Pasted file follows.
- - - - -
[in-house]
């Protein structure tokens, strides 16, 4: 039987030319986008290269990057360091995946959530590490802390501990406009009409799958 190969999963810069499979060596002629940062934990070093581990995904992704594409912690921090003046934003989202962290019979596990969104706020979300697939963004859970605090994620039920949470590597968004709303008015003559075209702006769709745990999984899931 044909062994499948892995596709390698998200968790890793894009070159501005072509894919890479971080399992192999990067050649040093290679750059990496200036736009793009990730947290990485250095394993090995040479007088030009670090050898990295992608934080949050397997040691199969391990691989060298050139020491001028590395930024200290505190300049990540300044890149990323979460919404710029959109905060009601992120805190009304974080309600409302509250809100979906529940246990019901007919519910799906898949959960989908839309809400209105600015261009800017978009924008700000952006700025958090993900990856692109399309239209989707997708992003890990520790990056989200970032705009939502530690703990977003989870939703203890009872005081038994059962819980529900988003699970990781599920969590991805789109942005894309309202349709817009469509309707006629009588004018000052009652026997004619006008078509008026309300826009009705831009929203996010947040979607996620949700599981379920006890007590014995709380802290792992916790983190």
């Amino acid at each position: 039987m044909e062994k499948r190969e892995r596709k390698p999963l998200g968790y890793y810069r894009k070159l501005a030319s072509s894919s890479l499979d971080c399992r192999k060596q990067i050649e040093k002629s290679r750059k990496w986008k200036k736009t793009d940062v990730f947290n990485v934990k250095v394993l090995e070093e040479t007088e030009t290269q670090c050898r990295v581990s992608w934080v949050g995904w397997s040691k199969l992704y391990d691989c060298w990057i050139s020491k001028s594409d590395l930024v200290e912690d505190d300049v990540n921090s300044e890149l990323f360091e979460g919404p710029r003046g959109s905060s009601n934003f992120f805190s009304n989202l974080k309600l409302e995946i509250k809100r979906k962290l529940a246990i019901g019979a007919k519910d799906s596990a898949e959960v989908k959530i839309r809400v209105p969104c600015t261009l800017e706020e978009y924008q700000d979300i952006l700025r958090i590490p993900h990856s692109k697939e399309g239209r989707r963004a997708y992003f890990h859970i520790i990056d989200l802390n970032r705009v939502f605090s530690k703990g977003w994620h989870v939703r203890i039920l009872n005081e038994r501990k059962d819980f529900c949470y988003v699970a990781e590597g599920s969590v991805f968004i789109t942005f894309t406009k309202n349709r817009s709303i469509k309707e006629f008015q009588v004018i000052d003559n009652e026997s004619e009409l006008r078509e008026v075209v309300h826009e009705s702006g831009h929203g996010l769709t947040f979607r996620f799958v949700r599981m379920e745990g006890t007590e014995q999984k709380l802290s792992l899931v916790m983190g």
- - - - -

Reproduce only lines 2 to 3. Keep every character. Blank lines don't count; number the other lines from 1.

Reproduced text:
């Protein structure tokens, strides 16, 4: 039987030319986008290269990057360091995946959530590490802390501990406009009409799958 190969999963810069499979060596002629940062934990070093581990995904992704594409912690921090003046934003989202962290019979596990969104706020979300697939963004859970605090994620039920949470590597968004709303008015003559075209702006769709745990999984899931 044909062994499948892995596709390698998200968790890793894009070159501005072509894919890479971080399992192999990067050649040093290679750059990496200036736009793009990730947290990485250095394993090995040479007088030009670090050898990295992608934080949050397997040691199969391990691989060298050139020491001028590395930024200290505190300049990540300044890149990323979460919404710029959109905060009601992120805190009304974080309600409302509250809100979906529940246990019901007919519910799906898949959960989908839309809400209105600015261009800017978009924008700000952006700025958090993900990856692109399309239209989707997708992003890990520790990056989200970032705009939502530690703990977003989870939703203890009872005081038994059962819980529900988003699970990781599920969590991805789109942005894309309202349709817009469509309707006629009588004018000052009652026997004619006008078509008026309300826009009705831009929203996010947040979607996620949700599981379920006890007590014995709380802290792992916790983190």
């Amino acid at each position: 039987m044909e062994k499948r190969e892995r596709k390698p999963l998200g968790y890793y810069r894009k070159l501005a030319s072509s894919s890479l499979d971080c399992r192999k060596q990067i050649e040093k002629s290679r750059k990496w986008k200036k736009t793009d940062v990730f947290n990485v934990k250095v394993l090995e070093e040479t007088e030009t290269q670090c050898r990295v581990s992608w934080v949050g995904w397997s040691k199969l992704y391990d691989c060298w990057i050139s020491k001028s594409d590395l930024v200290e912690d505190d300049v990540n921090s300044e890149l990323f360091e979460g919404p710029r003046g959109s905060s009601n934003f992120f805190s009304n989202l974080k309600l409302e995946i509250k809100r979906k962290l529940a246990i019901g019979a007919k519910d799906s596990a898949e959960v989908k959530i839309r809400v209105p969104c600015t261009l800017e706020e978009y924008q700000d979300i952006l700025r958090i590490p993900h990856s692109k697939e399309g239209r989707r963004a997708y992003f890990h859970i520790i990056d989200l802390n970032r705009v939502f605090s530690k703990g977003w994620h989870v939703r203890i039920l009872n005081e038994r501990k059962d819980f529900c949470y988003v699970a990781e590597g599920s969590v991805f968004i789109t942005f894309t406009k309202n349709r817009s709303i469509k309707e006629f008015q009588v004018i000052d003559n009652e026997s004619e009409l006008r078509e008026v075209v309300h826009e009705s702006g831009h929203g996010l769709t947040f979607r996620f799958v949700r599981m379920e745990g006890t007590e014995q999984k709380l802290s792992l899931v916790m983190g």